Cross Compiling 386BSD 0.1pl23 from Windows 10

I bumped the version to *current year*

Oh yes, this will be a thing!

Sure I can cross compile Linux, but what about 386BSD?  This had long been a thorn in my side, as the GCC/Binutil toolchain that is used in this early era is not GNU pure, they had been modified in all kinds of ways.  One of which was a builtin memcpy that doesn’t work the same as a normal memcpy, and the other being that the C compiler & pre-processor rely in YACC to build the tokens.  I had been using bison before, however even though bison didn’t generate any errors it build the compiler wrong enough that the majority of the kernel wouldn’t compile.

As it stands right now, the only things that do not compile is locore

to post process the kernel, symorder is used along with dbsym, although neither do any processing to the kernel file itself, so they aren’t needed to get a working system.

386BSD Release 0.1 by William and Lynne Jolitz.
Copyright (c) 1989,1990,1991,1992 William F. Jolitz. All rights reserved.
Based in part on work by the 386BSD User Community and the
BSD Networking Software, Release 2 by UCB EECS Department.
386BSD 0.1.2018 (GENERICISA) 02/02/18 15:01

Other than that, yeah it’s great, compile a kernel in under 15 seconds.

Anyone that cares, the initial release is here: 386bsd01.7z

 

Author: neozeed

I live in SE Asia, doing generic work, enjoying my life & family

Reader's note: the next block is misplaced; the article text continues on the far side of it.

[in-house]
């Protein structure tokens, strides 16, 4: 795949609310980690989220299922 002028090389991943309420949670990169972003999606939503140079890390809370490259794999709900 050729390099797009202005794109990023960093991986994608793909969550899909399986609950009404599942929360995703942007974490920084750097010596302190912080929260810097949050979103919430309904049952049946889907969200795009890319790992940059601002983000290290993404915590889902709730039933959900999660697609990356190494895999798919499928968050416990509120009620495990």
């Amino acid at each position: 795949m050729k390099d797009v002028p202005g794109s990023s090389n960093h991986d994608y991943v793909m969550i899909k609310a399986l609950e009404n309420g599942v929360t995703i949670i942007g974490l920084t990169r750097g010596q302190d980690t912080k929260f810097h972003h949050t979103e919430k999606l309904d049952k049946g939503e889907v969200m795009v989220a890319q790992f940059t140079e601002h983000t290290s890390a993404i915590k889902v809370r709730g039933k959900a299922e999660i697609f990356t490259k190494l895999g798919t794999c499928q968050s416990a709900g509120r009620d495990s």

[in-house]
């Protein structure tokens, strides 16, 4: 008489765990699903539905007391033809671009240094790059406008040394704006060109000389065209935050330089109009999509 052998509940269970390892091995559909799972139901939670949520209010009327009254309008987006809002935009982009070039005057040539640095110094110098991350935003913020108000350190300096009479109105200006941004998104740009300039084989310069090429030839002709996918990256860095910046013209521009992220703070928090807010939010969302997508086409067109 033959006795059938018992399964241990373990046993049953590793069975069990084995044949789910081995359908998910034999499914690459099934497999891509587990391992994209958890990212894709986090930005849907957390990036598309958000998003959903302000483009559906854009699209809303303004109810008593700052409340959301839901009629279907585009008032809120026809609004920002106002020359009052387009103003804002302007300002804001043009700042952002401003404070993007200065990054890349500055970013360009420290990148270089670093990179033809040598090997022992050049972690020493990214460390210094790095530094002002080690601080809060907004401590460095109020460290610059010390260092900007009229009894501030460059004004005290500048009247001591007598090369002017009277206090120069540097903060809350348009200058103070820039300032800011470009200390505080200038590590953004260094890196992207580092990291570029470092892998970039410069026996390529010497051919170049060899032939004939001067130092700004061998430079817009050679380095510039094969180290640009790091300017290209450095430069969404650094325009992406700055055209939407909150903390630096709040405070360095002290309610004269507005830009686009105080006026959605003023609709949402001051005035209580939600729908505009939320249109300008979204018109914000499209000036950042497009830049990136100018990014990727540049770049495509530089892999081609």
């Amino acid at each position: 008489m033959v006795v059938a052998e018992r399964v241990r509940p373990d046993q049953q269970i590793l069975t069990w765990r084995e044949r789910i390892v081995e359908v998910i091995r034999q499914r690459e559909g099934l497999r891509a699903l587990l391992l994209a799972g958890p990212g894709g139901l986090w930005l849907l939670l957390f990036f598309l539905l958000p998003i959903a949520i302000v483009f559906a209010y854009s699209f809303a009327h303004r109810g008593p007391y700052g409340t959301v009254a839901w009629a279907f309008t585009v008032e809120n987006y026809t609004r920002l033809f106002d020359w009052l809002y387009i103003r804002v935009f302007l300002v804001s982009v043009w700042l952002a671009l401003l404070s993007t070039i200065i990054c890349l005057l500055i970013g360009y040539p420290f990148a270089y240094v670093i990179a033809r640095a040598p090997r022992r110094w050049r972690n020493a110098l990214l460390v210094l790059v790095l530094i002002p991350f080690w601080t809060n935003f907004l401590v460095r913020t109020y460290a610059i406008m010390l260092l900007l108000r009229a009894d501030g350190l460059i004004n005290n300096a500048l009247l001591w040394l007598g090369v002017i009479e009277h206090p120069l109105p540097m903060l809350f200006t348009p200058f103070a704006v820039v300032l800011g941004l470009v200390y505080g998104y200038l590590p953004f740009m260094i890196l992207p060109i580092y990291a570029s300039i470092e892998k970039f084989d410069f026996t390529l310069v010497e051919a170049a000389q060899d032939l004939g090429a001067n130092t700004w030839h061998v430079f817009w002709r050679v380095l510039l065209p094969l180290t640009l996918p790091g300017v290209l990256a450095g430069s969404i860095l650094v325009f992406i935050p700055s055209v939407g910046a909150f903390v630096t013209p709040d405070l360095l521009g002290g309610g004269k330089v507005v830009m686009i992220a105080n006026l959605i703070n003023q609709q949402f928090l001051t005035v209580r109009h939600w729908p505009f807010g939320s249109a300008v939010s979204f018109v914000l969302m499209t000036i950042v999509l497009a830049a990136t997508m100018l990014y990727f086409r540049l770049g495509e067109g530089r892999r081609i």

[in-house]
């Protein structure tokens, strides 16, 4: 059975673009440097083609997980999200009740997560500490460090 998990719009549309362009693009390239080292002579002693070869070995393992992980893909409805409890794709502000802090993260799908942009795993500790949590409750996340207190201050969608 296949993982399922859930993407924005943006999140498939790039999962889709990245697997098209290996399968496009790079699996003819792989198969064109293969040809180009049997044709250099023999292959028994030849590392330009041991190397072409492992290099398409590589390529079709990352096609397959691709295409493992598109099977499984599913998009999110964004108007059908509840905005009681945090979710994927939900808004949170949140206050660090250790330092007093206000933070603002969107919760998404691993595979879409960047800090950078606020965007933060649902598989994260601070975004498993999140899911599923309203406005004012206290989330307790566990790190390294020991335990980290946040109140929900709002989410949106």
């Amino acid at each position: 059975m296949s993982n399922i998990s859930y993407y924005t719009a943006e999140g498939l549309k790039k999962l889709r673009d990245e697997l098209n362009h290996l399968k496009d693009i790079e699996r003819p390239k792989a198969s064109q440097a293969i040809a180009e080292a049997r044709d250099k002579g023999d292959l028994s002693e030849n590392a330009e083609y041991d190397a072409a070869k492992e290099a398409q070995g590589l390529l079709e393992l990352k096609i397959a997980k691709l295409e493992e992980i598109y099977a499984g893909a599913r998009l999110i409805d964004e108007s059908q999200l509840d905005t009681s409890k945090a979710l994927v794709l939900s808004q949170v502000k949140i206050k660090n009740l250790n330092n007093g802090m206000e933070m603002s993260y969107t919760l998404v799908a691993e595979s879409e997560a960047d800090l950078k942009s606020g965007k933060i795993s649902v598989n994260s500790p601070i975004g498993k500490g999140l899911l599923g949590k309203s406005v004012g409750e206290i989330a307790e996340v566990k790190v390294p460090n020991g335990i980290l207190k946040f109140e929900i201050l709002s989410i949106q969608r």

3 thoughts on “Cross Compiling 386BSD 0.1pl23 from Windows 10”

    1. Disclaimer: I’ve never done it, either. Your best bet would be to start with http://gunkies.org/wiki/Installing_386BSD_on_BOCHS and then compile 2.0 using that setup.

      The 386BSD 2.0 source (https://github.com/386bsd/386bsd) does have an installation program (/install), but it seems that it expects a very specifically formatted filesystem. There is no documentation on how to set up a system that can make use of the installer, much less from scratch on a non-386BSD system.

      I spent about an hour and got 386BSD disklabel to do something useful-ish on a modern GNU/Linux and wrote bootstrap code to a floppy. Then I decided I didn’t care anymore when I realized that (a) probably QEMU’s shoddy floppy emulation would give me trouble again, and (b) even if I got newfs to work as well, I’d still have no way to actually fill the filesystem with the data required to get anywhere.

Leave a Reply

Your email address will not be published. Required fields are marked *

This site uses Akismet to reduce spam. Learn how your comment data is processed.